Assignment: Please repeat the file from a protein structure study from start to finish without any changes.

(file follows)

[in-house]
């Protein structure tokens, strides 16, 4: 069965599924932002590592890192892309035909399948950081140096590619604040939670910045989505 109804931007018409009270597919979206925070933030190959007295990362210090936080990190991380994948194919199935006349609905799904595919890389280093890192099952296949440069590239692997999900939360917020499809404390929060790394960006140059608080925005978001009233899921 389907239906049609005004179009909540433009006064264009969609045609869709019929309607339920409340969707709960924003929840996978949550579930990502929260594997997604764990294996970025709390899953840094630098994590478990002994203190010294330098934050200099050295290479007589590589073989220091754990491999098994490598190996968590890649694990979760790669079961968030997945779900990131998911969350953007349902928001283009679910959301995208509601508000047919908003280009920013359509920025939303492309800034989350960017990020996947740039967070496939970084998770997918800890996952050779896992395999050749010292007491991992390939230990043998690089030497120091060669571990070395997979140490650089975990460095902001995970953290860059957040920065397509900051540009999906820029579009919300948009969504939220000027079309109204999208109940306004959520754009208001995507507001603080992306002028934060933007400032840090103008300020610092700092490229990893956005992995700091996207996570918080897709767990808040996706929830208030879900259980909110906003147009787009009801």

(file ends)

[in-house]
């Protein structure tokens, strides 16, 4: 069965599924932002590592890192892309035909399948950081140096590619604040939670910045989505 109804931007018409009270597919979206925070933030190959007295990362210090936080990190991380994948194919199935006349609905799904595919890389280093890192099952296949440069590239692997999900939360917020499809404390929060790394960006140059608080925005978001009233899921 389907239906049609005004179009909540433009006064264009969609045609869709019929309607339920409340969707709960924003929840996978949550579930990502929260594997997604764990294996970025709390899953840094630098994590478990002994203190010294330098934050200099050295290479007589590589073989220091754990491999098994490598190996968590890649694990979760790669079961968030997945779900990131998911969350953007349902928001283009679910959301995208509601508000047919908003280009920013359509920025939303492309800034989350960017990020996947740039967070496939970084998770997918800890996952050779896992395999050749010292007491991992390939230990043998690089030497120091060669571990070395997979140490650089975990460095902001995970953290860059957040920065397509900051540009999906820029579009919300948009969504939220000027079309109204999208109940306004959520754009208001995507507001603080992306002028934060933007400032840090103008300020610092700092490229990893956005992995700091996207996570918080897709767990808040996706929830208030879900259980909110906003147009787009009801």